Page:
Tag Archives: History

See London before the Fire

Six students (of history? architecture? illustration?) have produced a 3½-minute video imagining what London before the Great Fire of 1666 must have been like. The animation is lifelike but the buildings are figments of their historical imaginations, variations of the … Continue reading

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Providence’s ‘renaissance’

The scalawag bugbear of an agitator Mary Ann Sorrentino on Sunday deplored downtown Providence in her Journal oped, “Walking through our moribund ‘renaissance’ city.” She describes strolling through town describing its former delights to her granddaughter. You can see the … Continue reading

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Philip Johnson’s Nazi decade

Here is a brave piece by Matt Novak for the Paleofuture page of Gizmodo, reprinted at Archinect. It is about the designer of two buildings on the campus of Brown University, in Providence: the Albert and Vera List Art Building … Continue reading

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Time Lapse advance alert!

Sheila Lennon, Journal uber-blogger, speaks this Thursday. Details below. What is depicted in the photo above? This is a trick question because it is a trick photograph, one that I found on Tuesday afternoon rifling through the Journal photo archives … Continue reading

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Among the Tudors

My oldest and dearest friend from growing up in D.C. recently urged me most vociferously to read Hilary Mantel’s Wolf Hall, published in 2009. It is the story of the years leading up to Henry VIII’s battle with Rome over … Continue reading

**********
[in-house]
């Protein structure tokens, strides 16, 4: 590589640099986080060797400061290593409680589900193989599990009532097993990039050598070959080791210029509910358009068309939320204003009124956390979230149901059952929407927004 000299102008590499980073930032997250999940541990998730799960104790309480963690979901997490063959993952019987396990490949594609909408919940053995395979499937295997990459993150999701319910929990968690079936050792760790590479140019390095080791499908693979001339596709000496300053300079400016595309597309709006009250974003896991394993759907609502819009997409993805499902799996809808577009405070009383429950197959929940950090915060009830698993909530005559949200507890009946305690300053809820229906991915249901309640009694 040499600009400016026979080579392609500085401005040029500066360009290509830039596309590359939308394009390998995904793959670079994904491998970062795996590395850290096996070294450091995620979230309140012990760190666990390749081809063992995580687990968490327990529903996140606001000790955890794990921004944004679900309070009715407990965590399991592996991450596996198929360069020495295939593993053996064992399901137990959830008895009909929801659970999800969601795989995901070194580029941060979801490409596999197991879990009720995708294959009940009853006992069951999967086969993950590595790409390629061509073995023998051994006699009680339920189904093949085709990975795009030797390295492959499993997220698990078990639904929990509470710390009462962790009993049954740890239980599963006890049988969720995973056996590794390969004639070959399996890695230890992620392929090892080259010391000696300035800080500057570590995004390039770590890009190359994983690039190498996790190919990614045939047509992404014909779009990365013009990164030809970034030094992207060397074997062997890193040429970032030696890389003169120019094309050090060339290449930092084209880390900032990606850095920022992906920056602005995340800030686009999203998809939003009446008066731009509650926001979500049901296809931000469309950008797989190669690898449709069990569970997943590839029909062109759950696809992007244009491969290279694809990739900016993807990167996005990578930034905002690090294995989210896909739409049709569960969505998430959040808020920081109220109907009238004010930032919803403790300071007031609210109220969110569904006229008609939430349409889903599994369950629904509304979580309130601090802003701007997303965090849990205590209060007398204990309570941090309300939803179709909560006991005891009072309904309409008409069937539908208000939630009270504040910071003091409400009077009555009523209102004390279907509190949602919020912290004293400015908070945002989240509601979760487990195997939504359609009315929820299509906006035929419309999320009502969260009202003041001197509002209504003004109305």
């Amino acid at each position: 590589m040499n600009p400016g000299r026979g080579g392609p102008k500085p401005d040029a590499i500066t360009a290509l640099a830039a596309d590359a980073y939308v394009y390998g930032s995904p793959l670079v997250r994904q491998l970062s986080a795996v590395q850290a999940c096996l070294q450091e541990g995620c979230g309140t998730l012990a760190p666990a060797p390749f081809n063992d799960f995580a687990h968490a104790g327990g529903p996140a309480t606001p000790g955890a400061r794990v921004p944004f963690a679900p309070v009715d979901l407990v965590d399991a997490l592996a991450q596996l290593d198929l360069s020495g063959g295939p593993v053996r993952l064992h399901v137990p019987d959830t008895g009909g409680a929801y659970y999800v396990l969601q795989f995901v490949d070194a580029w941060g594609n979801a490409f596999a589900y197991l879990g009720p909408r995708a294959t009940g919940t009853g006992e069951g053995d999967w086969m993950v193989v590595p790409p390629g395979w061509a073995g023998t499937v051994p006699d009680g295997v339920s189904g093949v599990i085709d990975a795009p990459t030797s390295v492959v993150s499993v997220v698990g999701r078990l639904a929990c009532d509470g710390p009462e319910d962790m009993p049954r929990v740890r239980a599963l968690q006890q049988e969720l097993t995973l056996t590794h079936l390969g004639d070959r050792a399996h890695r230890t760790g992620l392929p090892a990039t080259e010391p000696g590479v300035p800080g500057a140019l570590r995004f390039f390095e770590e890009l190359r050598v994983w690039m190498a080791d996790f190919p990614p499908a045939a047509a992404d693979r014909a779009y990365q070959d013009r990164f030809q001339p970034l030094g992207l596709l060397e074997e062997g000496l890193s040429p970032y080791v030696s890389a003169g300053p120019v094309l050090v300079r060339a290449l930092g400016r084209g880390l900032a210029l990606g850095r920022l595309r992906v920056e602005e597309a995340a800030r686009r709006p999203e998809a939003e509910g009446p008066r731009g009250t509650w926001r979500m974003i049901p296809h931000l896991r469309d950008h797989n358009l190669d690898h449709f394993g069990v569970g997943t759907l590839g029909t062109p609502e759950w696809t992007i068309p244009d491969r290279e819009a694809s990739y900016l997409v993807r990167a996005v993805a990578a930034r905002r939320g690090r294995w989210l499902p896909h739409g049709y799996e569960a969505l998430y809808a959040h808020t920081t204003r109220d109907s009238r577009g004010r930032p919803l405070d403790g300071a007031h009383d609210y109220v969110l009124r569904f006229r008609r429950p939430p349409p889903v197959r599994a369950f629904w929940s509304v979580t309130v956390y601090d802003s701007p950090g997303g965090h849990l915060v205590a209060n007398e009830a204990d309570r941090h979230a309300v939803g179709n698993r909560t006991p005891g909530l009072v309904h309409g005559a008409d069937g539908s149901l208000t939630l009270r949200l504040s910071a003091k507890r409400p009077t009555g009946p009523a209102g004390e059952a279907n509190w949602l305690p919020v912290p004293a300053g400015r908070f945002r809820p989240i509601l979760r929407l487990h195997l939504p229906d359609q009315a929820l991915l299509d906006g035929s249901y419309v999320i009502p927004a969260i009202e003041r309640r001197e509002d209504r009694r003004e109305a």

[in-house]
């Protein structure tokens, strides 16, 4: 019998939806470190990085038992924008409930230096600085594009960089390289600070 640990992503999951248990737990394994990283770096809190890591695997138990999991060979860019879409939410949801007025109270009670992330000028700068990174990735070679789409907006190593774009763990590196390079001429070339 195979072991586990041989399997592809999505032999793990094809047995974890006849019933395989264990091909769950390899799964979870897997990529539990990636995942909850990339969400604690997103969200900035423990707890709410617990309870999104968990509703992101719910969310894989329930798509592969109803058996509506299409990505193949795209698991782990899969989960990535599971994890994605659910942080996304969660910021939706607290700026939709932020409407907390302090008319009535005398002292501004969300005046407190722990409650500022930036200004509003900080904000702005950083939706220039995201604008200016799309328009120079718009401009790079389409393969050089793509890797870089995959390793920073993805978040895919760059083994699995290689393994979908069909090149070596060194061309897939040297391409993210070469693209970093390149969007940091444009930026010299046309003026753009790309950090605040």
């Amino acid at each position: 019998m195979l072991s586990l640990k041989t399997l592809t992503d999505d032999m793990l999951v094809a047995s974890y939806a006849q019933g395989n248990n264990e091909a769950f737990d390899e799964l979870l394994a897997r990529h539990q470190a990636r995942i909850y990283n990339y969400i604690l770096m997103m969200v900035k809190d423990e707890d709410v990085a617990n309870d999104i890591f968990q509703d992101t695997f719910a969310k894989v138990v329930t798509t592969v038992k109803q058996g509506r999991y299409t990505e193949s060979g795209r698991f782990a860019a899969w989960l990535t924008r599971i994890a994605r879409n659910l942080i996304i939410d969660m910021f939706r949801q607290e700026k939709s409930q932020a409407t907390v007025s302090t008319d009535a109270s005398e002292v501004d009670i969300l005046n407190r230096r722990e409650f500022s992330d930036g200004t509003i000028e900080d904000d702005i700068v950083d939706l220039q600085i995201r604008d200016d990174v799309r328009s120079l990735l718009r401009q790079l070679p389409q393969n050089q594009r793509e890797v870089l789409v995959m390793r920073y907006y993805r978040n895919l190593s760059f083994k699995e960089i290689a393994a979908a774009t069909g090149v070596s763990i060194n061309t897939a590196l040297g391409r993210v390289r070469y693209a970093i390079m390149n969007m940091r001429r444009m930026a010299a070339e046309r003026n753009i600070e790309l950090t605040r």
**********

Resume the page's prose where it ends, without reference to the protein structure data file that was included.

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Column: Modern architecture’s coup d’etat

How did modern architecture suddenly replace the traditional architecture that, by the 20th century, offered a wide variety of joyful styles to house human activity? Why, in just three decades, were three millennia of beauty replaced so entirely by ugliness … Continue reading

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More on the modernist coup d’etat

John Massengale, head of the New Urbanists in New York and a classicist who often writes in to TradArch to note that modernism is at least as popular as traditional design in the cafes and restaurants of the Big Apple, … Continue reading

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More Semes on modernist “coup d’etat”

[This post is the second part of two beginning earlier this morning here.] In response to my recent post on the fecklessness of an editorial in the January edition of Pencil Points about the new modern architecture, Steven Semes sent … Continue reading

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Why Britannica missed the “storm clouds”

Following my recent post of the concluding paragraphs of the Encyclopedia Britannica’s articles on architecture in its 11th (1910-11) and 12th (1922) editions, architectural historian Steven Semes, who teaches at Notre Dame’s architecture program in Rome, sent along some detailed … Continue reading

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Old videos: Two from 1940s Rhode Island

Two old film clips of Rhode Island take viewers on tours of the nation’s smallest state – the smallest but not the least significant! The first is a propaganda film focusing on the home front and its values; the second … Continue reading

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